Former Bush legal counsel John Yoo, best known for authoring memos to legally justify torture, said Thursday that President Barack Obama should have captured — rather than killed — Osama Bin Laden, so he could be interrogated for information.
“The best, most reliable information we can get is from interrogation, and I’m worried that this administration has closed off that flow of intelligence since President Obama took office,” Yoo told CNN’s Eliot Spitzer.
Yoo said killing the al Qaeda would have been justified if the Navy SEALS were attacked, but “if they were going in with no options other than to kill him, then that’s a problem.”
The UC-Berkeley professor argued — without evidence — that Obama didn’t want to take bin Laden alive. “I do think that they don’t want to capture high level al Qaeda leaders,” he said. “They don’t want to take anybody and send them to Guantanamo Bay.”
Watch the video from CNN.
Scientists alarmed as Trump hints at an October vaccine surprise
President Donald Trump, who seems intent on announcing a COVID-19 vaccine before Election Day, could legally authorize a vaccine over the objections of experts, officials at the Food and Drug Administration and even vaccine manufacturers, who have pledged not to release any vaccine unless it’s proved safe and effective.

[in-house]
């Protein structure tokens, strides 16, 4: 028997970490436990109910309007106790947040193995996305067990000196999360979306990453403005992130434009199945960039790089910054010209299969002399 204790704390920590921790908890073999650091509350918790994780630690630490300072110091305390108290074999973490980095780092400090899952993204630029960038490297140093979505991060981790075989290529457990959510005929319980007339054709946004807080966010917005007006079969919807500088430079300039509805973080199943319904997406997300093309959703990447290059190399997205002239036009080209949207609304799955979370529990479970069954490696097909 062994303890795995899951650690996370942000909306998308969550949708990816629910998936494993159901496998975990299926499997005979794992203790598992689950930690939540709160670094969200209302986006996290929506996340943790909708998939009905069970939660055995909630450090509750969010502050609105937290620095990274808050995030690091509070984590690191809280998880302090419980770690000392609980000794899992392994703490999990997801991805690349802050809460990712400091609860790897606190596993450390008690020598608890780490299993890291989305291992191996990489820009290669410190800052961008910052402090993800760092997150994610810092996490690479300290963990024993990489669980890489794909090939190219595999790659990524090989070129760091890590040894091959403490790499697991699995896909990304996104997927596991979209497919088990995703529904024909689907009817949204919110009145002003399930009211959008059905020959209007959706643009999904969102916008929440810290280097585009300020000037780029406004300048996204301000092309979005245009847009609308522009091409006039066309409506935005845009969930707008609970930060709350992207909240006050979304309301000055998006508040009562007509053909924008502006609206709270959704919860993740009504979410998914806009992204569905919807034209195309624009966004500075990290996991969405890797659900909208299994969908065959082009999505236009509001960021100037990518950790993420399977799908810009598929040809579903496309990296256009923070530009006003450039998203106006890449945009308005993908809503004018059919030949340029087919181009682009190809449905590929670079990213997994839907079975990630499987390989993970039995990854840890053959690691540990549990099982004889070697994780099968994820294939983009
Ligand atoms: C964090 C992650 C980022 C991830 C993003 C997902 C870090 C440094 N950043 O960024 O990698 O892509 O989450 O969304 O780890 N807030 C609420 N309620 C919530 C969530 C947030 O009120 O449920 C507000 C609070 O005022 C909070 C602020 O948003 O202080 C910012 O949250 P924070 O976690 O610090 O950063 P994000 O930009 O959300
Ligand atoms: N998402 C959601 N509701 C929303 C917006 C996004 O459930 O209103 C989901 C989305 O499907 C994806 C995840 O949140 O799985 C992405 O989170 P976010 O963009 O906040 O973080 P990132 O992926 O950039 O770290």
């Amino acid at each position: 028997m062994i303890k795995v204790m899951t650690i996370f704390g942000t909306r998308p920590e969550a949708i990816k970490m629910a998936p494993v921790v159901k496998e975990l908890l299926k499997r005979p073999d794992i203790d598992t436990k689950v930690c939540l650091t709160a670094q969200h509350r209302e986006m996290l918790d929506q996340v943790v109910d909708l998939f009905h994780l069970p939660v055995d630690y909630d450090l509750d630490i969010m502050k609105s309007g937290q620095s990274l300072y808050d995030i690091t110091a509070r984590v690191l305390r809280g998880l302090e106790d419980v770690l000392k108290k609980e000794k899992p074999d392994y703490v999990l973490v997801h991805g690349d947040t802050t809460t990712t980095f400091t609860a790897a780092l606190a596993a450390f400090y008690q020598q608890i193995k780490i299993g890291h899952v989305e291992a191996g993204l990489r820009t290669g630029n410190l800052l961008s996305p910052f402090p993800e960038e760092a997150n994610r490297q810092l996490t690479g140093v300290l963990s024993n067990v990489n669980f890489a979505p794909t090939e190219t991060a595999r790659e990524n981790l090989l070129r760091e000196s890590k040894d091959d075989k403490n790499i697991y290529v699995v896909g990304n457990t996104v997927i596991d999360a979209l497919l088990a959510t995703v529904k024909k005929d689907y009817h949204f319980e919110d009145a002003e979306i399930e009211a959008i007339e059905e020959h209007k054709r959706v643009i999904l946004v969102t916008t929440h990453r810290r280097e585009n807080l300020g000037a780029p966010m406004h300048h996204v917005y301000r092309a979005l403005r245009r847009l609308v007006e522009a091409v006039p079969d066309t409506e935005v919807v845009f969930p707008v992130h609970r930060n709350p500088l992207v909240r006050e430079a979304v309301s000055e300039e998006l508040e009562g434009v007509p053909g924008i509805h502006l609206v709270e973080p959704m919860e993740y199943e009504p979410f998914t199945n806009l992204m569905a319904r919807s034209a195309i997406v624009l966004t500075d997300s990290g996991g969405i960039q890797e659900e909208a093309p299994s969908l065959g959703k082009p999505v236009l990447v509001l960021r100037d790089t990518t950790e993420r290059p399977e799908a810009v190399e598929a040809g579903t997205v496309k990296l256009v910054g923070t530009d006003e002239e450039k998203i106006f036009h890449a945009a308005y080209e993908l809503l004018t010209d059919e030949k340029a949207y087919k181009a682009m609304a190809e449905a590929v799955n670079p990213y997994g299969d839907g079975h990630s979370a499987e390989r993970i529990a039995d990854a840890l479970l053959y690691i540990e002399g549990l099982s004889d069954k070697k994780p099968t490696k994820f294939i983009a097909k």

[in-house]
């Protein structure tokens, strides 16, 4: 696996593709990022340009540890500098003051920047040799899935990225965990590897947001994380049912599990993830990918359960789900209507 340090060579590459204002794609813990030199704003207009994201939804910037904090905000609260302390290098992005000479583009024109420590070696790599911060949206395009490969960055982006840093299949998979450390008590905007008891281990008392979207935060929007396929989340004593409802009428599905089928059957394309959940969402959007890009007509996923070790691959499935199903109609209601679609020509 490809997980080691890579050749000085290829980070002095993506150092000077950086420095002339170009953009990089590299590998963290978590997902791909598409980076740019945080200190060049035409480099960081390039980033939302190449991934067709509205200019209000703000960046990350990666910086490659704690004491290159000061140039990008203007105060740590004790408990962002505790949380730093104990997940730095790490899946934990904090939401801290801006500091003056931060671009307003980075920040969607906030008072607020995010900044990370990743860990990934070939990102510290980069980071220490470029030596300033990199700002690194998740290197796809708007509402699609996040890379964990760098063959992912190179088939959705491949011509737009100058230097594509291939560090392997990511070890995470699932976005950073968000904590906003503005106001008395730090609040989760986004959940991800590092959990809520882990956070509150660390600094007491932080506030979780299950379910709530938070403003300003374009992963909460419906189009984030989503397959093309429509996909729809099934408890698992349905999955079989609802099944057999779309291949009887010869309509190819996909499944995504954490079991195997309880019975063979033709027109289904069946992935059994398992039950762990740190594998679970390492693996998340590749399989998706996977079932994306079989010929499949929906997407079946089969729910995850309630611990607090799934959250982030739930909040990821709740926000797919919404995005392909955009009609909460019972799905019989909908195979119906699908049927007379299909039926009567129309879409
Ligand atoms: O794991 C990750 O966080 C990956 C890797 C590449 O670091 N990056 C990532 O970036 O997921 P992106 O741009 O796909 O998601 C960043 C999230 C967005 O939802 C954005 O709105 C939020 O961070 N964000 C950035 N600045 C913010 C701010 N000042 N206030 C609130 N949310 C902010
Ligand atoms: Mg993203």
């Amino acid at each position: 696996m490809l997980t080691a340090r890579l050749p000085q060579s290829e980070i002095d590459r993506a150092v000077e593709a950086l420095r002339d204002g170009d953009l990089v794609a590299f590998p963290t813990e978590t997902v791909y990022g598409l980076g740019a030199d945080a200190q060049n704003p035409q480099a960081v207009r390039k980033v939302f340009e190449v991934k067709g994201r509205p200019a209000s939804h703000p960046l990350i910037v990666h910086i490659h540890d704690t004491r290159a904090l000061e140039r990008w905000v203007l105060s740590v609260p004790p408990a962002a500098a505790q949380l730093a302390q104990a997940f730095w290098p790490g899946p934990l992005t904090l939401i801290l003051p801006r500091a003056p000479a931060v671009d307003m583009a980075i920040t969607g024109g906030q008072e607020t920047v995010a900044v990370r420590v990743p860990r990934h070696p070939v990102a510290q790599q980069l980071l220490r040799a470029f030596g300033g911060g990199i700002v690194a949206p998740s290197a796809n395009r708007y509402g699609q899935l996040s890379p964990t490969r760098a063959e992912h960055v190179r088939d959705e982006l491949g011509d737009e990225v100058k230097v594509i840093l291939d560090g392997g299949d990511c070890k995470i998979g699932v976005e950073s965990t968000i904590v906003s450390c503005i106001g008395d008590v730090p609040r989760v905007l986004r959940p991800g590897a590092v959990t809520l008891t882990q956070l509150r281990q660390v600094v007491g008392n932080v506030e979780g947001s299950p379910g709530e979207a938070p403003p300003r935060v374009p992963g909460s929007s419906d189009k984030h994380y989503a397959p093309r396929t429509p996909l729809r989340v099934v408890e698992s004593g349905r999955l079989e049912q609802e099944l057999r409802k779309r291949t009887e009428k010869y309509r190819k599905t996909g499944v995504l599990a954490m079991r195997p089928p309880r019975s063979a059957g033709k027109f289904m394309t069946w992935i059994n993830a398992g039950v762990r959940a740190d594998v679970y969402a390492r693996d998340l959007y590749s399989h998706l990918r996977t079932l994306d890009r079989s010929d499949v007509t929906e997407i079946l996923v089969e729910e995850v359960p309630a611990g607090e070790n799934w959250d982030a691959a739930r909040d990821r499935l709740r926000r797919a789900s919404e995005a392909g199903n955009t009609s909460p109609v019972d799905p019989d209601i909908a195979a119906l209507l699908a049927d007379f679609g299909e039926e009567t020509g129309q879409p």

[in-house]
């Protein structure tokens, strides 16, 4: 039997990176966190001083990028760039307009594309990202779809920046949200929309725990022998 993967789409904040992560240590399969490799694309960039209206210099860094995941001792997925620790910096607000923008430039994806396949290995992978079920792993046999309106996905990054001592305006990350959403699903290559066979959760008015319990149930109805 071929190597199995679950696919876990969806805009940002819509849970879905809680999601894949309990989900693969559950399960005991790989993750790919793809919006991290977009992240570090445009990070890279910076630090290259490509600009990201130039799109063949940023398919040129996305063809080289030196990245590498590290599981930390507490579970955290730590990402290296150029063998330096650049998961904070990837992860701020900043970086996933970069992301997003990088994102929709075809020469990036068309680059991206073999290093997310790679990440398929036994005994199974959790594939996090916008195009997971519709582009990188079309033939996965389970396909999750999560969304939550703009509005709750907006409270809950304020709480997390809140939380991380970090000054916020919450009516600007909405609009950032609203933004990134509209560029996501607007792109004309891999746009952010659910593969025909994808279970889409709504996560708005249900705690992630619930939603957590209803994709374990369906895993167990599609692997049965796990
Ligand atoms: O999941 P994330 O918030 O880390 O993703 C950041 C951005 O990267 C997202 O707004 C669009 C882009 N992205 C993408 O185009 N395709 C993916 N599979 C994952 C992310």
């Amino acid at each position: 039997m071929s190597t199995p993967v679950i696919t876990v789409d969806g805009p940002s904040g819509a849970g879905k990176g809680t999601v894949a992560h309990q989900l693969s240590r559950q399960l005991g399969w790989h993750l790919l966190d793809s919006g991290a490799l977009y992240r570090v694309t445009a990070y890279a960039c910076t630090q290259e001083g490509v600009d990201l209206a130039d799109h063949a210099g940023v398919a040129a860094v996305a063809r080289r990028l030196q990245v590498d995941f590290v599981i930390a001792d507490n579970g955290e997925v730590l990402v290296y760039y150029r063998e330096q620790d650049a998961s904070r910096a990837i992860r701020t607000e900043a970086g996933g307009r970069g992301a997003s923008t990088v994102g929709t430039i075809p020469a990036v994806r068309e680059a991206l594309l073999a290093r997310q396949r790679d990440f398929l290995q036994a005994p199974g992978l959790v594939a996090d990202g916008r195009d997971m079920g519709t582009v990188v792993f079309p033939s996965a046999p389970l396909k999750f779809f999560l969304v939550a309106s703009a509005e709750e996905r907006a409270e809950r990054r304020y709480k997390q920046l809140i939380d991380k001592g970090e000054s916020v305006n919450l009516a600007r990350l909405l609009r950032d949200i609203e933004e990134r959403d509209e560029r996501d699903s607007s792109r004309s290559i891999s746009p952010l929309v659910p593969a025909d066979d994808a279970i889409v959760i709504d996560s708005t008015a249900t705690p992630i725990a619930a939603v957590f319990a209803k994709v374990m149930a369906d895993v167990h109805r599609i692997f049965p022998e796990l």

Trump gives himself ‘A+’ on COVID-19 response as US death toll hits grim 200,000 milestone
"Trump and his cowardly enablers, they all have blood on their hands," said an activist who lost his father to Covid-19.
As the U.S. Covid-19 death toll was all but certain to hit 200,000 on Monday with the virus still taking the lives of nearly 1,000 Americans each day, President Donald Trump told Fox News that he would give himself a perfect grade for his handling of a pandemic that has infected more than 6.8 million people across the country, permanently eliminated millions of jobs, and destroyed countless livelihoods.
CNN host left in tears after heartbreaking report on COVID-19 victims
During a segment on CNN this Monday, anchor Brianna Keilar was moved to tears while honoring people who've lost their lives to the coronavirus, especially while telling the story of a couple who died holding hands.
Keilar recounted how a couple married for over 50 years died from the virus only minutes apart after being admitted to the hospital on August 11. When it became clear they wouldn't survive, they were placed in the same ward, where they died holding hands.
Watch the video below: